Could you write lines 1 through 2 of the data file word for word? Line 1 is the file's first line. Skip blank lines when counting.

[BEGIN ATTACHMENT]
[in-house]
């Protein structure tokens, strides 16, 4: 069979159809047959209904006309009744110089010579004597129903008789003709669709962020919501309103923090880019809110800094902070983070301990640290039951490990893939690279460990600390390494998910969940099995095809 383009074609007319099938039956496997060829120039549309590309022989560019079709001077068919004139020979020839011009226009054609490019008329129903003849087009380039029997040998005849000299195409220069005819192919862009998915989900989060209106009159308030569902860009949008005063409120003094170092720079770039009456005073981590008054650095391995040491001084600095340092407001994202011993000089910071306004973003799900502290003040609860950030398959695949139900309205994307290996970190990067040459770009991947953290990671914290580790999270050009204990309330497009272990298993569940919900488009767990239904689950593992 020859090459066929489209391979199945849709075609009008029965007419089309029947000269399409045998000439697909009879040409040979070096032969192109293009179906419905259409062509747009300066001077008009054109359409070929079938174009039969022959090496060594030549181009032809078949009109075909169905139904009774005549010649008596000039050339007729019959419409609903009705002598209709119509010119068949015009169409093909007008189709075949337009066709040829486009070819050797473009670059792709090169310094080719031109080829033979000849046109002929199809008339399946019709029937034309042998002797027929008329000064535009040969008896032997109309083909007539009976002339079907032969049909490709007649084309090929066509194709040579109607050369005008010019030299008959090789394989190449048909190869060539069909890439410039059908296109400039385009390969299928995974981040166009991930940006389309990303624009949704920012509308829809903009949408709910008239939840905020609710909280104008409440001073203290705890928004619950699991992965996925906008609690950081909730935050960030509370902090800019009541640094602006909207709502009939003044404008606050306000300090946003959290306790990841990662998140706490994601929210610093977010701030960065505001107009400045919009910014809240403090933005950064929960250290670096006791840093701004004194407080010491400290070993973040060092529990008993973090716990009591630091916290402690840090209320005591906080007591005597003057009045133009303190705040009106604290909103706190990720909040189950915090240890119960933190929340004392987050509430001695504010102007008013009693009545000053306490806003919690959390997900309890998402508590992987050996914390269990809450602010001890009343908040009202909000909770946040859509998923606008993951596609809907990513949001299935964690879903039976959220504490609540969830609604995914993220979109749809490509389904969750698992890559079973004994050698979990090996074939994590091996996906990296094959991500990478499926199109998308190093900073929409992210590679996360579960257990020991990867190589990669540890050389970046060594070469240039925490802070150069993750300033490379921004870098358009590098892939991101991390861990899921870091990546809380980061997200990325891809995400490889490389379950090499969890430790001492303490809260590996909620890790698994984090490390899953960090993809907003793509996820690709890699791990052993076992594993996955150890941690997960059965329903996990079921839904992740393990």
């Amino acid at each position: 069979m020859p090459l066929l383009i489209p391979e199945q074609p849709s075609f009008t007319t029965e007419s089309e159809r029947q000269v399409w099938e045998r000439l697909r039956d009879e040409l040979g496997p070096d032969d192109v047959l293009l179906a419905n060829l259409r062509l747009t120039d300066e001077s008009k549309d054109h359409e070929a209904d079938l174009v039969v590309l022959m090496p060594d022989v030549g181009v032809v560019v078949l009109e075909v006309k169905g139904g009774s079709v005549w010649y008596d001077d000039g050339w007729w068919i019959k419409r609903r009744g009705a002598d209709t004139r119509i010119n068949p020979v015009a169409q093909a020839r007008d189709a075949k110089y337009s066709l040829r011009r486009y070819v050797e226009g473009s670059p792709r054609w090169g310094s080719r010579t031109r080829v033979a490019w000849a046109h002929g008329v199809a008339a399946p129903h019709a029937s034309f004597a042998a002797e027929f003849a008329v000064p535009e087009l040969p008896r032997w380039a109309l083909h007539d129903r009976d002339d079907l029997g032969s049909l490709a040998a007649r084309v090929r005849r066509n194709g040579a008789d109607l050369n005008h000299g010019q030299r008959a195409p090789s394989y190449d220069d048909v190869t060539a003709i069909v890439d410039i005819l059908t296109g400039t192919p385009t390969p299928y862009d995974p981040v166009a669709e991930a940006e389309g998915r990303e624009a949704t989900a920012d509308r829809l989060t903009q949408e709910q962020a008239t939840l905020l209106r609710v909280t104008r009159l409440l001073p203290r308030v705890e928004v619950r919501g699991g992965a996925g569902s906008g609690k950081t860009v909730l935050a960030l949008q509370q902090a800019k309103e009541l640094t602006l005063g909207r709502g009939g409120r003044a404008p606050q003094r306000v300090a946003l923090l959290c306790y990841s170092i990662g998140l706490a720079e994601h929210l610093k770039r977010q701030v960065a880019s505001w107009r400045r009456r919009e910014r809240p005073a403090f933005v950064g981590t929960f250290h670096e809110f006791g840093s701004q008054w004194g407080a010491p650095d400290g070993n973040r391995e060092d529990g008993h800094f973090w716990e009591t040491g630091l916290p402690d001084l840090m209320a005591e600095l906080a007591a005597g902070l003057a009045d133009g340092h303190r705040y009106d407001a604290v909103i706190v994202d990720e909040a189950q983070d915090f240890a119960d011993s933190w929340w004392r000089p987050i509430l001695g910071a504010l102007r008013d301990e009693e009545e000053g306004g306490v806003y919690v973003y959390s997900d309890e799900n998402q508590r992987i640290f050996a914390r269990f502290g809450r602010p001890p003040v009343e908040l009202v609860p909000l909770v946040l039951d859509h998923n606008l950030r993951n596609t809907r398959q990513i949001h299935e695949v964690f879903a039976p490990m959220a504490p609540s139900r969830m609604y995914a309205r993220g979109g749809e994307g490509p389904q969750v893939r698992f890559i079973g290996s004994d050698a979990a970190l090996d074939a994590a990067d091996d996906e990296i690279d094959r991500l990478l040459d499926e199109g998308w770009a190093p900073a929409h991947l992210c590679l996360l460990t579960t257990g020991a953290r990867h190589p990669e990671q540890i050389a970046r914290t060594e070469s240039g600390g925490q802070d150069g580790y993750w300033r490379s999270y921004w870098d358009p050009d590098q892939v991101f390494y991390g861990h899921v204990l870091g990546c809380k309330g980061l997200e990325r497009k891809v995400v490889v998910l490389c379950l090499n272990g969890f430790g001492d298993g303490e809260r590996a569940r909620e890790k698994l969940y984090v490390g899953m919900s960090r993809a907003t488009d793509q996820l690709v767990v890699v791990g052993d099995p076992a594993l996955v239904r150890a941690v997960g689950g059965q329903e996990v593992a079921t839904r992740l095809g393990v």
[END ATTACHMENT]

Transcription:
[in-house]
């Protein structure tokens, strides 16, 4: 069979159809047959209904006309009744110089010579004597129903008789003709669709962020919501309103923090880019809110800094902070983070301990640290039951490990893939690279460990600390390494998910969940099995095809 383009074609007319099938039956496997060829120039549309590309022989560019079709001077068919004139020979020839011009226009054609490019008329129903003849087009380039029997040998005849000299195409220069005819192919862009998915989900989060209106009159308030569902860009949008005063409120003094170092720079770039009456005073981590008054650095391995040491001084600095340092407001994202011993000089910071306004973003799900502290003040609860950030398959695949139900309205994307290996970190990067040459770009991947953290990671914290580790999270050009204990309330497009272990298993569940919900488009767990239904689950593992 020859090459066929489209391979199945849709075609009008029965007419089309029947000269399409045998000439697909009879040409040979070096032969192109293009179906419905259409062509747009300066001077008009054109359409070929079938174009039969022959090496060594030549181009032809078949009109075909169905139904009774005549010649008596000039050339007729019959419409609903009705002598209709119509010119068949015009169409093909007008189709075949337009066709040829486009070819050797473009670059792709090169310094080719031109080829033979000849046109002929199809008339399946019709029937034309042998002797027929008329000064535009040969008896032997109309083909007539009976002339079907032969049909490709007649084309090929066509194709040579109607050369005008010019030299008959090789394989190449048909190869060539069909890439410039059908296109400039385009390969299928995974981040166009991930940006389309990303624009949704920012509308829809903009949408709910008239939840905020609710909280104008409440001073203290705890928004619950699991992965996925906008609690950081909730935050960030509370902090800019009541640094602006909207709502009939003044404008606050306000300090946003959290306790990841990662998140706490994601929210610093977010701030960065505001107009400045919009910014809240403090933005950064929960250290670096006791840093701004004194407080010491400290070993973040060092529990008993973090716990009591630091916290402690840090209320005591906080007591005597003057009045133009303190705040009106604290909103706190990720909040189950915090240890119960933190929340004392987050509430001695504010102007008013009693009545000053306490806003919690959390997900309890998402508590992987050996914390269990809450602010001890009343908040009202909000909770946040859509998923606008993951596609809907990513949001299935964690879903039976959220504490609540969830609604995914993220979109749809490509389904969750698992890559079973004994050698979990090996074939994590091996996906990296094959991500990478499926199109998308190093900073929409992210590679996360579960257990020991990867190589990669540890050389970046060594070469240039925490802070150069993750300033490379921004870098358009590098892939991101991390861990899921870091990546809380980061997200990325891809995400490889490389379950090499969890430790001492303490809260590996909620890790698994984090490390899953960090993809907003793509996820690709890699791990052993076992594993996955150890941690997960059965329903996990079921839904992740393990």